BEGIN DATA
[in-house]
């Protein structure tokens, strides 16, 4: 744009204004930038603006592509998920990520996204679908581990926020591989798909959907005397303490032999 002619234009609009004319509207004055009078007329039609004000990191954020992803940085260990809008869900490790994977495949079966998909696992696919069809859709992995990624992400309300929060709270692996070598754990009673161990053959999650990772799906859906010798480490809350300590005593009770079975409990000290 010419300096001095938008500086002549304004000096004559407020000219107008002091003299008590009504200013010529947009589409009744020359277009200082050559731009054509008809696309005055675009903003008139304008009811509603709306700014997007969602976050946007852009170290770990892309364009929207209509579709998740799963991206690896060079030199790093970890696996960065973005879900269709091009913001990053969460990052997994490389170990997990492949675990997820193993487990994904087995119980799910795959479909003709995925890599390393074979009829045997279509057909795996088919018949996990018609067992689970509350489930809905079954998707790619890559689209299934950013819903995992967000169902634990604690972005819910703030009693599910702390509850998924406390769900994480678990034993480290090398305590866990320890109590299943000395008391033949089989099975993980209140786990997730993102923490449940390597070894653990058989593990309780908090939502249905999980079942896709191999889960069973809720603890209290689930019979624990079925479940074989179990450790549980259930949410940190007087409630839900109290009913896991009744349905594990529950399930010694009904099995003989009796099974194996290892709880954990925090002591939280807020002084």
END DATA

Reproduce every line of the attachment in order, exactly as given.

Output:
[in-house]
């Protein structure tokens, strides 16, 4: 744009204004930038603006592509998920990520996204679908581990926020591989798909959907005397303490032999 002619234009609009004319509207004055009078007329039609004000990191954020992803940085260990809008869900490790994977495949079966998909696992696919069809859709992995990624992400309300929060709270692996070598754990009673161990053959999650990772799906859906010798480490809350300590005593009770079975409990000290 010419300096001095938008500086002549304004000096004559407020000219107008002091003299008590009504200013010529947009589409009744020359277009200082050559731009054509008809696309005055675009903003008139304008009811509603709306700014997007969602976050946007852009170290770990892309364009929207209509579709998740799963991206690896060079030199790093970890696996960065973005879900269709091009913001990053969460990052997994490389170990997990492949675990997820193993487990994904087995119980799910795959479909003709995925890599390393074979009829045997279509057909795996088919018949996990018609067992689970509350489930809905079954998707790619890559689209299934950013819903995992967000169902634990604690972005819910703030009693599910702390509850998924406390769900994480678990034993480290090398305590866990320890109590299943000395008391033949089989099975993980209140786990997730993102923490449940390597070894653990058989593990309780908090939502249905999980079942896709191999889960069973809720603890209290689930019979624990079925479940074989179990450790549980259930949410940190007087409630839900109290009913896991009744349905594990529950399930010694009904099995003989009796099974194996290892709880954990925090002591939280807020002084």